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Louisiana Sentences More Juveniles to Life In Prison Than Any Other State in U.S.

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PHOTO:   D. Muhammad,
PHOTO: D. Muhammad,

Louisiana incarcerates more of its natives than any state in the country—that fact is known. But what many on the outskirts of the criminal justice system may not know is how the state handles juvenile offenders. “No state is a worse offender than Louisiana,” said Josh Perry, executive director of the Louisiana Center for Children’s Rights, referring to the number of juveniles sentenced to life in prison in the state. Louisiana sends more juveniles to spend the rest of their lives jailed than any state in America.

Criminal justice reform advocates met July 27 at the Zeitgeist Arts Center in Central City to screen “15 to Life: Kenneth’s Story,” a documentary on the life of Kenneth Young, a now 26-year-old man sentenced to four consecutive life sentences in Florida for armed robbery at the age of 14 more than a decade ago. In the film, Young said at the time of his crimes he couldn’t grasp the magnitude of the situation he was facing. “It hadn’t resonated with me. I kept saying, ‘This can’t be true. I ain’t dying in prison.’”

Young’s lack of understanding about the consequences of major crimes is echoed in national research, said District A councilmember, Susan Guidry. Guidry chairs the City Council’s criminal justice committee and described herself at the event as “someone who gets to beat my head against the wall on a daily basis” over how to reform the city’s system of incarceration. Guidry and Perry participated in a panel discussion after the film, both urging audience members to press elected officials and criminal justice leaders to do away with the practice of incarcerating youth in one of the country’s most violent prisons.

Perry said juveniles held in OPP as they await trial are at greater risk for rape and other forms of victimization. Young alluded to the harsh conditions of prison life for young inmates in the documentary. “In all the years I have been incarcerated, I have been in some of the worse prisons in the state of Florida.” Florida holds the bulk of juveniles sentenced to life even after the U.S. Supreme Court barred states from locking away minors for the rest of their lives for offenses short of murder. “Of the 128 juveniles eligible for release,” Perry said, “77 are in the state of Florida. They just haven’t moved on their cases.”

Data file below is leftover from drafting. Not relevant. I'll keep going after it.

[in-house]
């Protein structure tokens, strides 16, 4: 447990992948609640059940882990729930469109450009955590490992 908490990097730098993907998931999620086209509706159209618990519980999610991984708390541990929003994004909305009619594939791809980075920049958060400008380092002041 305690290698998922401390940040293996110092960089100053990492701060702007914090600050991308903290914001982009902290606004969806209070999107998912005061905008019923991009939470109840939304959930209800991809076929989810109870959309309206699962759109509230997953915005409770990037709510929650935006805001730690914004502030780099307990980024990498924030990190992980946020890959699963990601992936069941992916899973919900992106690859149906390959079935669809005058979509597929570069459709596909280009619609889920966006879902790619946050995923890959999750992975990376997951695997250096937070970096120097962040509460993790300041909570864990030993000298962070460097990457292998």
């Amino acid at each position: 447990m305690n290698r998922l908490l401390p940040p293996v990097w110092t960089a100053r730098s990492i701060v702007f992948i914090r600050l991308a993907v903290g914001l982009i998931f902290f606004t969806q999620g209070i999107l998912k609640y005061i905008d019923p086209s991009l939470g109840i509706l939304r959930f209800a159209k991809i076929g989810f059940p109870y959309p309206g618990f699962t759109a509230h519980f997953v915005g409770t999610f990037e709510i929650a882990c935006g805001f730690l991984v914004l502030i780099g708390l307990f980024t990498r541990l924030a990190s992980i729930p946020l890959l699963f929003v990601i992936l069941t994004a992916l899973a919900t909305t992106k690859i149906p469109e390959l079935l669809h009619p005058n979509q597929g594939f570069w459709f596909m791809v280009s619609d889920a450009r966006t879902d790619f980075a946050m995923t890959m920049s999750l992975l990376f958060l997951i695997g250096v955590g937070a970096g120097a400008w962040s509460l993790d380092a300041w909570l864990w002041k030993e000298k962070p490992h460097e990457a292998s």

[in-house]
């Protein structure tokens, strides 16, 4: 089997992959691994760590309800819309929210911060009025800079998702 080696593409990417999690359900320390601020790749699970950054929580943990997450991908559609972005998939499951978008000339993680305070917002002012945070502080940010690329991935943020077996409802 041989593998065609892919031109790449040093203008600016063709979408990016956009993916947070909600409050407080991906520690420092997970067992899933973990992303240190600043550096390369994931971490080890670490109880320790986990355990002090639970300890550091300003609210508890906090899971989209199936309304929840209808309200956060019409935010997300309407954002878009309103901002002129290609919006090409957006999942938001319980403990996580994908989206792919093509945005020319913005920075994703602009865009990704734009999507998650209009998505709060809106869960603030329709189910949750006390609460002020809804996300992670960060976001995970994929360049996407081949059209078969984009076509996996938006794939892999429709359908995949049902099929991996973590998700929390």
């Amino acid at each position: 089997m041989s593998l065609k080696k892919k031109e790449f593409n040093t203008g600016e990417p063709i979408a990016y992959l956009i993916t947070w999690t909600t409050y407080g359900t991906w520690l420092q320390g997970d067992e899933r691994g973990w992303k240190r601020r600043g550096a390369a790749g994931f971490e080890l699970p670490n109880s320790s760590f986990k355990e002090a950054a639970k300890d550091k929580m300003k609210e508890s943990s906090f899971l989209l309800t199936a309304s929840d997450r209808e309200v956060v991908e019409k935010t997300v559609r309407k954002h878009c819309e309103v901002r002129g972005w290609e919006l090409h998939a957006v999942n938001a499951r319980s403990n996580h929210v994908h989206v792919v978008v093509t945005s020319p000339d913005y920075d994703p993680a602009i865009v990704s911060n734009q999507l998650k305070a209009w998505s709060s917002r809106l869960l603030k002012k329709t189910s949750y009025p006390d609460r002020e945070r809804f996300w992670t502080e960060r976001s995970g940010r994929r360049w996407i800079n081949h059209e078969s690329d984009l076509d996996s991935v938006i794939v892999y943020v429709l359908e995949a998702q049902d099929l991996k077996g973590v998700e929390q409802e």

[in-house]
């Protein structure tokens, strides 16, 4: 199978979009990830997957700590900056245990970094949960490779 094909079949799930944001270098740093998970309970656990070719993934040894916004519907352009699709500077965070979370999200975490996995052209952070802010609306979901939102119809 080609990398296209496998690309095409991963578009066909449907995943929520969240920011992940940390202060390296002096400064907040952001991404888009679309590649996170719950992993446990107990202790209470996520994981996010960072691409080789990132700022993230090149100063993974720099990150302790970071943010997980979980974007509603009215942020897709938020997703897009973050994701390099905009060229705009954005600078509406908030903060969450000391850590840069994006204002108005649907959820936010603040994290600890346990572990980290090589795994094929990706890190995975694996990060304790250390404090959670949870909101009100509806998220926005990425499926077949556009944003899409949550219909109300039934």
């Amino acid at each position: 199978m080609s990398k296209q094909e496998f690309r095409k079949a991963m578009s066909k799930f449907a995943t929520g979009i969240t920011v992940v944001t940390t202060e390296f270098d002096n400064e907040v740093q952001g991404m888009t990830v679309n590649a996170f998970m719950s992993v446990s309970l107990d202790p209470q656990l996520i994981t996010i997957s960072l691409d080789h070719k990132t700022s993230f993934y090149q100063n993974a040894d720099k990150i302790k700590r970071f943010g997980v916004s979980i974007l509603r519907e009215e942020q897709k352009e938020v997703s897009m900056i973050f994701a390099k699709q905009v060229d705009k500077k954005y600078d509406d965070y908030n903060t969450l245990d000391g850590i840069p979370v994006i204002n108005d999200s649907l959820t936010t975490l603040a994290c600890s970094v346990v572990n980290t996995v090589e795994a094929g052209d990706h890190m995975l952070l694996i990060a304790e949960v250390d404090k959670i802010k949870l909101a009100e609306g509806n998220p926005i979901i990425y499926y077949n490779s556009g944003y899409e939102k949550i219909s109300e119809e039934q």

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But in Louisiana, the state has no plans to explore juvenile release, according to Perry, because officials do not believe the 2010 high court ruling should be applied retroactively. “The Supreme Court has decided that kids are different,” Perry said. “We are working to change what’s happening in Louisiana through the courts.” Perry said condemning juveniles to life sentences ignores the ability of their young minds to mature. “If someone steals something, it doesn’t make that person a thief. If someone lies, it doesn’t make them a liar. If someone murders, it doesn’t make them a murderer.” One expert featured in the documentary rhetorically asked, “Are we punishing crimes or are we punishing people?”

Young was convicted in the early 2000s after a string of armed robberies he and an adult accomplice committed at small hotels in Tampa. Seventy percent of children serving life sentences committed their crimes with an adult, according to crime statistics presented in the documentary. But a Florida judge in 2011 was not convinced that Young was influenced by his older accomplice to the extent that his sentence should be reduced, but, given the high court ruling, the judge sentenced Young to serve four concurrent 30-year prison terms, ending his life sentence and making him eligible for release in 2030.

A criminal justice committee budget hearing on youth incarceration is scheduled for August 26.

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